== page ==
Ignacio de Leon, Inter-American Development Bank, asks Competition Policy in the Internet-Based Industries: Do We Need to Reboot the Debate?
ABSTRACT: This paper exposes the limits of competition policy in the assessment of Internet-based industries. These limits are traceable to a static/structural paradigm in neoclassical economics that finds innovation an alien concept that is difficult to grasp and analyze under the basic equilibrium tenets of this mainstream paradigm. Accordingly, Internet-based industries run through online platforms are perceived by competition analysts awkwardly; two-sided markets do not align well to the conventional market power assessment done under competition policy. Proper assessment of disruptive or incremental innovation requires changing the analytical framework in order to make the causes of innovation taking place at digital platforms visible. The main determinant of innovation is the appropriability that innovators develop through dynamic capabilities and strategic use of Intellectual Property. Under this assessment, digital platforms fulfill an important welfare-enhancing role, in promoting reducing the search for information costs, stimulating further innovation by slicing, apportioning and recombining customers, as well as several other long run benefits
Wednesday, January 25, 2017
Carrie Colla, The Dartmouth Institute for Health Policy and Clinical Practice, Julie Bynum, Dartmouth College - Dartmouth Institute for Health Policy and Clinical Practice, Andrea Austin, Dartmouth College - Dartmouth Institute for Health Policy and Clinical Practice, and Jonathan S. Skinner, Dartmouth College - Department of Economics; National Bureau of Economic Research (NBER) identify Hospital Competition, Quality, and Expenditures in the U.S. Medicare Population.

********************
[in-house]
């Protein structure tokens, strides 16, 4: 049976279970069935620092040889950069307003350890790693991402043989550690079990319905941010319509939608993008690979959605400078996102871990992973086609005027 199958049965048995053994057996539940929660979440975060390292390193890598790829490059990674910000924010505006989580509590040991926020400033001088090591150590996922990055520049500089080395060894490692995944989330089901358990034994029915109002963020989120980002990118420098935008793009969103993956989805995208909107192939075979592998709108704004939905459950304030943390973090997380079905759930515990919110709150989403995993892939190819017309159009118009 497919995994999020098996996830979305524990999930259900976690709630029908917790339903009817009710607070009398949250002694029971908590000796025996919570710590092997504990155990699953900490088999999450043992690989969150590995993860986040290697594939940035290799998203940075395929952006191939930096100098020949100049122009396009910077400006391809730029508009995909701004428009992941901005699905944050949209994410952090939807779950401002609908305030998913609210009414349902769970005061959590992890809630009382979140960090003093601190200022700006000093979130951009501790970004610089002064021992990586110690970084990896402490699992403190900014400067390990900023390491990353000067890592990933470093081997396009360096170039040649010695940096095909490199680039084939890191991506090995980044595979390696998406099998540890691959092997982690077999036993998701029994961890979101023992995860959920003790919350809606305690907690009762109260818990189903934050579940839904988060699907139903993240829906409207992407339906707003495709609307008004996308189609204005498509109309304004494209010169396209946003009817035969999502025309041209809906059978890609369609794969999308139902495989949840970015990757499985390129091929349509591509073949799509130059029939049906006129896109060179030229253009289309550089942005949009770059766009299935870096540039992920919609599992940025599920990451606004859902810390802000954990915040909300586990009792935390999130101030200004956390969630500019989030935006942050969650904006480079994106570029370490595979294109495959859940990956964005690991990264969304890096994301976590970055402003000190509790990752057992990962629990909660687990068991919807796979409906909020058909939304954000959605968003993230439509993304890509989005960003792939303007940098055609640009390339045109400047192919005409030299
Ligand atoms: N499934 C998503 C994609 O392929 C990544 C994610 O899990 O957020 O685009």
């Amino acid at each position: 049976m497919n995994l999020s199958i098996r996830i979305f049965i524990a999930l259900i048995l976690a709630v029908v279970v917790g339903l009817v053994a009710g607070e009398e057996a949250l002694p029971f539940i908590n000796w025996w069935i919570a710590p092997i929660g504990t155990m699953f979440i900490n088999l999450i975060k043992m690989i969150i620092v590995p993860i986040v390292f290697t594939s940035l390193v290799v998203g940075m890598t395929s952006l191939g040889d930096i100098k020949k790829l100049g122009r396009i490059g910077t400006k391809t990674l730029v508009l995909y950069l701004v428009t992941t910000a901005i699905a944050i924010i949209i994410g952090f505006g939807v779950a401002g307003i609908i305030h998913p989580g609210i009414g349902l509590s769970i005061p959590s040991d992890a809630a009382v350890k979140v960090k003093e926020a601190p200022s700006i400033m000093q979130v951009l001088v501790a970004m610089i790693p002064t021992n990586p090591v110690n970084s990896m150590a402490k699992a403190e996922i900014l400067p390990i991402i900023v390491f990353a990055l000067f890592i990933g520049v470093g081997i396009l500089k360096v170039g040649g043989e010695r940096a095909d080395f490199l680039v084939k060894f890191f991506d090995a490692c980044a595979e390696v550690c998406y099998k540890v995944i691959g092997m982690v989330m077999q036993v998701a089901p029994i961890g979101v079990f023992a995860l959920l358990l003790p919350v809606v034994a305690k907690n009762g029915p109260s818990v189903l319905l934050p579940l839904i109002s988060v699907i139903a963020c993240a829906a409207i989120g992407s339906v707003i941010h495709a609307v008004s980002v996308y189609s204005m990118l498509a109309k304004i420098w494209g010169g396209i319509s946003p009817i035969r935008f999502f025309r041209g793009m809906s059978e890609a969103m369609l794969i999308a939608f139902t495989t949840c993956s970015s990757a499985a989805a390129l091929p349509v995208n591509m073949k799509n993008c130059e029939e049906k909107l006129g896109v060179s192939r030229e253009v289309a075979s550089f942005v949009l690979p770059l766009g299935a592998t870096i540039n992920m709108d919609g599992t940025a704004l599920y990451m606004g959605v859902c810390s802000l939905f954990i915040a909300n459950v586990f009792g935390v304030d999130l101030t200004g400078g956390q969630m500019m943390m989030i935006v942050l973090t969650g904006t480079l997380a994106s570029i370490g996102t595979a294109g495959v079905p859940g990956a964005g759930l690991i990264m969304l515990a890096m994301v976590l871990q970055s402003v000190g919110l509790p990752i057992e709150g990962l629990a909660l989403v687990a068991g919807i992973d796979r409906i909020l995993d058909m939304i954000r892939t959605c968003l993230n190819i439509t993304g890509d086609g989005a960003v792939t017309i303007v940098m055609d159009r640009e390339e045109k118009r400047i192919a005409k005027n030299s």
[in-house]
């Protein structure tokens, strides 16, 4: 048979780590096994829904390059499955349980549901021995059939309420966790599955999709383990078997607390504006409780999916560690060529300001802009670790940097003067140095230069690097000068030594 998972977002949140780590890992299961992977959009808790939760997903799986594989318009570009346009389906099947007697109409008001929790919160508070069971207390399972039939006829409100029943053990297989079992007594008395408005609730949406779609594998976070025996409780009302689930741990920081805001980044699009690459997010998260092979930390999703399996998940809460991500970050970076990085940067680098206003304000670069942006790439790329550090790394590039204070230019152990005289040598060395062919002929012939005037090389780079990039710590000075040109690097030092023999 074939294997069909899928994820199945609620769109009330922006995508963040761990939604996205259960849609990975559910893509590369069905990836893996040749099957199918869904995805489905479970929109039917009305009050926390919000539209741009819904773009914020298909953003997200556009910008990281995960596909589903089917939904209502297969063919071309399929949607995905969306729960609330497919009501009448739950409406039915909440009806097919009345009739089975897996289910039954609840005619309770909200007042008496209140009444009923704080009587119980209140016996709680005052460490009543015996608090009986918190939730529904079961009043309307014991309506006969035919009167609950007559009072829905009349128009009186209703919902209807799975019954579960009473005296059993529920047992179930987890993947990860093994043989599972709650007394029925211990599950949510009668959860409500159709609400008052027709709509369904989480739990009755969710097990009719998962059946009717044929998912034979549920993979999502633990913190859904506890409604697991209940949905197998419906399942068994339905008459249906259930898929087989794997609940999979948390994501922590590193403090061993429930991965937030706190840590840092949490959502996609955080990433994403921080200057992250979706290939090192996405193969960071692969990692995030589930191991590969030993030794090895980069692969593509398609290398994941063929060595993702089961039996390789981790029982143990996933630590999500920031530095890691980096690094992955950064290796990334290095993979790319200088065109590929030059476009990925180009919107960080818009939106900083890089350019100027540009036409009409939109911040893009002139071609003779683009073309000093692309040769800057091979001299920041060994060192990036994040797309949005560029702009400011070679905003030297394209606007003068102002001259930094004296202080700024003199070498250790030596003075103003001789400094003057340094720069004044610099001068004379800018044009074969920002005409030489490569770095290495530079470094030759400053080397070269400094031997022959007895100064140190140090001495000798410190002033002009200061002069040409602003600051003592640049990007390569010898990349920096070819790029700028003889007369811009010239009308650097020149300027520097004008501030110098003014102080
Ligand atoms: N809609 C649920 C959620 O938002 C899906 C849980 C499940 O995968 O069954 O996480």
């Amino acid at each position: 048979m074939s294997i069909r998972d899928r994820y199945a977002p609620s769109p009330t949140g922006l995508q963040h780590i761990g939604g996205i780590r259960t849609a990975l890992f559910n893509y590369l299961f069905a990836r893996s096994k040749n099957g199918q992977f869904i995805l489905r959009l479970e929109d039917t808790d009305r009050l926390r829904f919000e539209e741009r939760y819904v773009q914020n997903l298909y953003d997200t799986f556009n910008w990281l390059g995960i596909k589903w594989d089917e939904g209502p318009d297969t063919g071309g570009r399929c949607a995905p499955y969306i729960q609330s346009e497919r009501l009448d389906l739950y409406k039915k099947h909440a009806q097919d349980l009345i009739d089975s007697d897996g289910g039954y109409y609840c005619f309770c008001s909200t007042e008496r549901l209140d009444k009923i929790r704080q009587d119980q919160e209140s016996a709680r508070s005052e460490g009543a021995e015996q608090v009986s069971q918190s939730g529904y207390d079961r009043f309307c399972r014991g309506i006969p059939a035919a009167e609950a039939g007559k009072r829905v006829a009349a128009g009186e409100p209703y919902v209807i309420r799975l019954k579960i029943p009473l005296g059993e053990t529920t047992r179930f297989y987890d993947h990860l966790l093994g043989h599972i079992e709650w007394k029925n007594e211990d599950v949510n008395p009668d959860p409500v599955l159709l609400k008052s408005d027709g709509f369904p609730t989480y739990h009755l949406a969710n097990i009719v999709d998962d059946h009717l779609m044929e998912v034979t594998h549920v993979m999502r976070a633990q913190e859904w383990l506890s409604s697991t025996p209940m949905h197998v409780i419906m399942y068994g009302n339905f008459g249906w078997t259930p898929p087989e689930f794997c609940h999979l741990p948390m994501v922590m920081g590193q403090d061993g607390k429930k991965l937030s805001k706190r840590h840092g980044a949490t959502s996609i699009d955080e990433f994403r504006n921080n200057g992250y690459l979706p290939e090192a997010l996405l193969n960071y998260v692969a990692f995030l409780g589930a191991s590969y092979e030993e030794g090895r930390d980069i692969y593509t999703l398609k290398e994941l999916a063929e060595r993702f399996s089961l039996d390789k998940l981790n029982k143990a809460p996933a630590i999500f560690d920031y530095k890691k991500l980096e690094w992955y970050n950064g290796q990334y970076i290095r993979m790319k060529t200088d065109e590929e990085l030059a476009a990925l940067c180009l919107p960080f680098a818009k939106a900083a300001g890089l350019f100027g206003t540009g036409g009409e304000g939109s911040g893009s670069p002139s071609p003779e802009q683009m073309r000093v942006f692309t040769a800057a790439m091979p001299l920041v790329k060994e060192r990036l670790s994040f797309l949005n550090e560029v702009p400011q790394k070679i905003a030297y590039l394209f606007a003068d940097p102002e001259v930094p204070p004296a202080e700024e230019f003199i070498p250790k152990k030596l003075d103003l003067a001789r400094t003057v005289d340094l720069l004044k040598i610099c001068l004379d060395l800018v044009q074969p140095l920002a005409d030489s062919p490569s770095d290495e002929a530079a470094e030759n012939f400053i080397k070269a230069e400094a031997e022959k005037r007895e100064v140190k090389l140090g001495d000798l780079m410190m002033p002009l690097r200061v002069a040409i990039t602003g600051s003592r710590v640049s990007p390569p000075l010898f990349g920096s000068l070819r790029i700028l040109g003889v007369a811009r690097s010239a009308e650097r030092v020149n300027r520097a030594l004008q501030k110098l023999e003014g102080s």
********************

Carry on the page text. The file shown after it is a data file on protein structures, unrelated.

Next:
ABSTRACT: Theoretical models of competition with fixed prices suggest that hospitals should compete by increasing quality of care for diseases with the greatest profitability and demand elasticity. Most empirical evidence regarding hospital competition is limited to heart attacks, which in the U.S. generate positive profit margins but exhibit very low demand elasticity – ambulances usually take patients to the closest (or affiliated) hospital. In this paper, we derive a theoretically appropriate measure of market concentration in a fixed-price model, and use differential travel-time to hospitals in each of the 306 U.S. regional hospital markets to instrument for market concentration. We then estimate the model using risk-adjusted Medicare data for several different population cohorts: heart attacks (low demand elasticity), hip and knee replacements (high demand elasticity) and dementia patients (low demand elasticity, low or negative profitability). First, we find little correlation within hospitals across quality measures. And second, while we replicate the standard result that greater competition leads to higher quality in some (but not all) measures of heart attack quality, we find essentially no association between competition and quality for what should be the most competitive markets – elective hip and knee replacements. Consistent with the model, competition is associated with lower quality care among dementia patients, suggesting that competition could induce hospitals to discourage unprofitable patients.